Ever wonder why your before flight checklist reads “Flight Controls: Free and Correct?” (If it doesn’t, it should.) Ever watch another pilot run through that particular safety check by simply “boxing the controls?” Not so long ago, one of the most careful pilots I have ever known and one of the most diligent might well have lost control of the airplane he has spent fourteen years building with the most exquisite attention to detail. Retrieving his airplane after weeks in the paint shop applying a stunning custom paint scheme, the electric pitch trim operated in reverse when he tested it before takeoff. A less careful pilot might well have launched without checking the operation of the trim and become confounded immediately after takeoff by the paradoxical effect, responded in panic, and lost control of the airplane. As the builder and therefore qualified to maintain and repair his airplane, he had re-installed the controls after they were painted and had reversed the mechanical linkages to the trim actuator. Fortunately, he understood the meaning of “free and correct” and had discovered the reversal before takeoff.
In the summer of 2014, in Anchorage, Alaska, the pilot of a Piper PA-12 Super Cruiser had failed to make the same check and it cost him his life. The National Transportaton Safety Board report on the fatal accident concluded that misrigging of the elevator control cables, such that a forward movement of the stick resulted in an upward deflection of the elevator, was the proximate cause of the accident — and that a proper before takeoff check of control movement being free and unrestricted and in the correct direction would have alerted the pilot to the error. Observers of the takeoff from Merrill Field in Anchorage reported that after takeoff the Piper pitched up at an alarming angle, climbed vertically, then pivoted and descended in a near-vertical path to the ground, behavior consistent with a departure stall. The PA-12 had been extensively modified and refurbished over several years, with much of the work apparently done by the owner and pilot and with very little of the recent work properly noted in the maintenance logs. The maintenance was poorly documented but the pilot’s acquaintances supported his ability and diligence and remarked that the work had been carried out under the supervision of an A&P with Inspection Authority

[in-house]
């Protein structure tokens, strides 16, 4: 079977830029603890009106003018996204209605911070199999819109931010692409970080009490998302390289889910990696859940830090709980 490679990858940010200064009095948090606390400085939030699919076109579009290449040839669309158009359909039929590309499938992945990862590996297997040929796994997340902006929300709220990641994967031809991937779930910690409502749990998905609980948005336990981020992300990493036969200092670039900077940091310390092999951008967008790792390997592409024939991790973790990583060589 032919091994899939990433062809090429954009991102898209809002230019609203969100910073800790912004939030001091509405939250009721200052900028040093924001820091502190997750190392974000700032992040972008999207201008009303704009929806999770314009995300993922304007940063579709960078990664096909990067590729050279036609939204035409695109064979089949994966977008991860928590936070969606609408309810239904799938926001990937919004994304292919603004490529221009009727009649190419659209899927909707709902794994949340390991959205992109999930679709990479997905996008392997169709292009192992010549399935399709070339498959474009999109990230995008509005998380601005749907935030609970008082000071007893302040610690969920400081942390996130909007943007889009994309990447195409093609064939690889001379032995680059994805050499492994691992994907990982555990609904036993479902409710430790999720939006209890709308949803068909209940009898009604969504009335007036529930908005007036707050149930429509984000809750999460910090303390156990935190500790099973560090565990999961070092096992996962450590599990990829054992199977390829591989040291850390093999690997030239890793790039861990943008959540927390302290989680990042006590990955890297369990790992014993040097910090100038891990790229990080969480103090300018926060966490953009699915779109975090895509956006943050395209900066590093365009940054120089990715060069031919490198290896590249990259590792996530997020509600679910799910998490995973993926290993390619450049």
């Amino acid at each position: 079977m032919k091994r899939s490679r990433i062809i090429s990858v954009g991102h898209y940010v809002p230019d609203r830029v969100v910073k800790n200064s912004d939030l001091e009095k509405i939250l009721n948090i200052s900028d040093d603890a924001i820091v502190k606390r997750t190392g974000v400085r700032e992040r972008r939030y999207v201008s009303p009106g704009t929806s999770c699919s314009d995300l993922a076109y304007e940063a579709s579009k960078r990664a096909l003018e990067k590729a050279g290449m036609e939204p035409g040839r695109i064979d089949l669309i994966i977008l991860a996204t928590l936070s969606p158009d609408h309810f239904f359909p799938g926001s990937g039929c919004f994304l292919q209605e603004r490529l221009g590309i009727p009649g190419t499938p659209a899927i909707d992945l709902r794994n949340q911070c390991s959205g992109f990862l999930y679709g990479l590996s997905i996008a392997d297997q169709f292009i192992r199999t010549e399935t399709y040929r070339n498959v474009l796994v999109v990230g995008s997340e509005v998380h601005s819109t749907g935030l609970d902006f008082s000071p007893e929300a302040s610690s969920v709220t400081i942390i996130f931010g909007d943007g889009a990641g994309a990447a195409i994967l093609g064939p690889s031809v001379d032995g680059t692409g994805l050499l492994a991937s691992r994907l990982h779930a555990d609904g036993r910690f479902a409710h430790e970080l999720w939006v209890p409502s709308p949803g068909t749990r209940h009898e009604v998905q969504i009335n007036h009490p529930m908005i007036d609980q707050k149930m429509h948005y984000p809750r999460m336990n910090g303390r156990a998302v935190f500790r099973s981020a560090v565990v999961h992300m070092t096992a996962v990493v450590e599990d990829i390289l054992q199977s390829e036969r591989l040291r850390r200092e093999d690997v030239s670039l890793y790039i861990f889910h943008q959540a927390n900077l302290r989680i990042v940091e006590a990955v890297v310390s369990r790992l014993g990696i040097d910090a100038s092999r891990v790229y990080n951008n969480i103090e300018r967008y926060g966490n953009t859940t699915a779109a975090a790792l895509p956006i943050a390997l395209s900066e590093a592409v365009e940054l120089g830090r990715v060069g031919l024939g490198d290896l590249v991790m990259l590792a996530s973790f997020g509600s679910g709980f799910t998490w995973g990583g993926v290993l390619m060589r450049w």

As a result of this accident and others the NTSB issued this NTSB Safety Alert SA-041, cautioning pilots and mechanics to be aware of the possibility of misrigging an airplane after maintenance.